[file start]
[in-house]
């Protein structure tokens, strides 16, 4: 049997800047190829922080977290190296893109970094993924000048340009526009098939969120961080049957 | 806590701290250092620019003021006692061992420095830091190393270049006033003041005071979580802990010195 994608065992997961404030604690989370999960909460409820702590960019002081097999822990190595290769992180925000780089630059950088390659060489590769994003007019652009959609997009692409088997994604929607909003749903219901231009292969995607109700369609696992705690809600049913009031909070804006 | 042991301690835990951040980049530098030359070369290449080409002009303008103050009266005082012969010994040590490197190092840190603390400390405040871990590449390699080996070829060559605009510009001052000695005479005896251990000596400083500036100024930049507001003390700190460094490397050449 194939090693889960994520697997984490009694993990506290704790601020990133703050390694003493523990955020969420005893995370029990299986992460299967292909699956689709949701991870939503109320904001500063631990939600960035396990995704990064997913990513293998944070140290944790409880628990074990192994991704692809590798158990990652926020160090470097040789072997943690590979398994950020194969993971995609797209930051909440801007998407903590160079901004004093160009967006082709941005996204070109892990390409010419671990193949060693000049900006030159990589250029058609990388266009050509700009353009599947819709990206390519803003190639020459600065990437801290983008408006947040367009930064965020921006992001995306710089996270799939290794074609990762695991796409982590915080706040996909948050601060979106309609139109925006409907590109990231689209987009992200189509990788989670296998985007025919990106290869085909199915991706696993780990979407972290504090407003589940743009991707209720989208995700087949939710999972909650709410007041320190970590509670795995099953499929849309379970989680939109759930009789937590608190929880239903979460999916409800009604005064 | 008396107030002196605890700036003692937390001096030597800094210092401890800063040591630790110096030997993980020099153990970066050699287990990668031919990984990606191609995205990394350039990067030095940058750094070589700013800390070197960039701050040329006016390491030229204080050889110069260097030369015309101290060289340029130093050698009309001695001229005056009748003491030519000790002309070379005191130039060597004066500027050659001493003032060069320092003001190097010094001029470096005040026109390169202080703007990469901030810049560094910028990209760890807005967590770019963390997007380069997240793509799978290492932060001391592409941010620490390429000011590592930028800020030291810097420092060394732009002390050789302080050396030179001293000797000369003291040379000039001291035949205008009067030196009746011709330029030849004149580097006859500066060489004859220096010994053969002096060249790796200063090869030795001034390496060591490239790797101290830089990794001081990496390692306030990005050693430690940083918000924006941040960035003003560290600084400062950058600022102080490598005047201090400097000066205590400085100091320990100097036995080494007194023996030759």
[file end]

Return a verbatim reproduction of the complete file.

[in-house]
């Protein structure tokens, strides 16, 4: 049997800047190829922080977290190296893109970094993924000048340009526009098939969120961080049957 | 806590701290250092620019003021006692061992420095830091190393270049006033003041005071979580802990010195 994608065992997961404030604690989370999960909460409820702590960019002081097999822990190595290769992180925000780089630059950088390659060489590769994003007019652009959609997009692409088997994604929607909003749903219901231009292969995607109700369609696992705690809600049913009031909070804006 | 042991301690835990951040980049530098030359070369290449080409002009303008103050009266005082012969010994040590490197190092840190603390400390405040871990590449390699080996070829060559605009510009001052000695005479005896251990000596400083500036100024930049507001003390700190460094490397050449 194939090693889960994520697997984490009694993990506290704790601020990133703050390694003493523990955020969420005893995370029990299986992460299967292909699956689709949701991870939503109320904001500063631990939600960035396990995704990064997913990513293998944070140290944790409880628990074990192994991704692809590798158990990652926020160090470097040789072997943690590979398994950020194969993971995609797209930051909440801007998407903590160079901004004093160009967006082709941005996204070109892990390409010419671990193949060693000049900006030159990589250029058609990388266009050509700009353009599947819709990206390519803003190639020459600065990437801290983008408006947040367009930064965020921006992001995306710089996270799939290794074609990762695991796409982590915080706040996909948050601060979106309609139109925006409907590109990231689209987009992200189509990788989670296998985007025919990106290869085909199915991706696993780990979407972290504090407003589940743009991707209720989208995700087949939710999972909650709410007041320190970590509670795995099953499929849309379970989680939109759930009789937590608190929880239903979460999916409800009604005064 | 008396107030002196605890700036003692937390001096030597800094210092401890800063040591630790110096030997993980020099153990970066050699287990990668031919990984990606191609995205990394350039990067030095940058750094070589700013800390070197960039701050040329006016390491030229204080050889110069260097030369015309101290060289340029130093050698009309001695001229005056009748003491030519000790002309070379005191130039060597004066500027050659001493003032060069320092003001190097010094001029470096005040026109390169202080703007990469901030810049560094910028990209760890807005967590770019963390997007380069997240793509799978290492932060001391592409941010620490390429000011590592930028800020030291810097420092060394732009002390050789302080050396030179001293000797000369003291040379000039001291035949205008009067030196009746011709330029030849004149580097006859500066060489004859220096010994053969002096060249790796200063090869030795001034390496060591490239790797101290830089990794001081990496390692306030990005050693430690940083918000924006941040960035003003560290600084400062950058600022102080490598005047201090400097000066205590400085100091320990100097036995080494007194023996030759």